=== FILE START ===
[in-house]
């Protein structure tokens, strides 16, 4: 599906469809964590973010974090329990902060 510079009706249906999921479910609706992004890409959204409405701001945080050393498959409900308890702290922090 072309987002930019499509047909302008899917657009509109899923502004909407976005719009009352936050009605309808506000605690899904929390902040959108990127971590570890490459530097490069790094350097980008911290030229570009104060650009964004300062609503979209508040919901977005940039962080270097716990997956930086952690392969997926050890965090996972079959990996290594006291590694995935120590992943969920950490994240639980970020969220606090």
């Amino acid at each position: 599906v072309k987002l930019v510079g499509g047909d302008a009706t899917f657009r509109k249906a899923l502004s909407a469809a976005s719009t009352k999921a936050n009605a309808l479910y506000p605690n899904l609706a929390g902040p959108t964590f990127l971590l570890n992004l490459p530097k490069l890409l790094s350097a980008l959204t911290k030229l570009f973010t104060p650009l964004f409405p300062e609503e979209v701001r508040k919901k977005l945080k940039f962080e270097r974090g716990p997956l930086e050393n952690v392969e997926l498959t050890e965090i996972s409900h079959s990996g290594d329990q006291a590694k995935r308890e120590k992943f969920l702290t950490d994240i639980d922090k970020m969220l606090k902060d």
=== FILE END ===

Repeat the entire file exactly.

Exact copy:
[in-house]
């Protein structure tokens, strides 16, 4: 599906469809964590973010974090329990902060 510079009706249906999921479910609706992004890409959204409405701001945080050393498959409900308890702290922090 072309987002930019499509047909302008899917657009509109899923502004909407976005719009009352936050009605309808506000605690899904929390902040959108990127971590570890490459530097490069790094350097980008911290030229570009104060650009964004300062609503979209508040919901977005940039962080270097716990997956930086952690392969997926050890965090996972079959990996290594006291590694995935120590992943969920950490994240639980970020969220606090």
């Amino acid at each position: 599906v072309k987002l930019v510079g499509g047909d302008a009706t899917f657009r509109k249906a899923l502004s909407a469809a976005s719009t009352k999921a936050n009605a309808l479910y506000p605690n899904l609706a929390g902040p959108t964590f990127l971590l570890n992004l490459p530097k490069l890409l790094s350097a980008l959204t911290k030229l570009f973010t104060p650009l964004f409405p300062e609503e979209v701001r508040k919901k977005l945080k940039f962080e270097r974090g716990p997956l930086e050393n952690v392969e997926l498959t050890e965090i996972s409900h079959s990996g290594d329990q006291a590694k995935r308890e120590k992943f969920l702290t950490d994240i639980d922090k970020m969220l606090k902060d």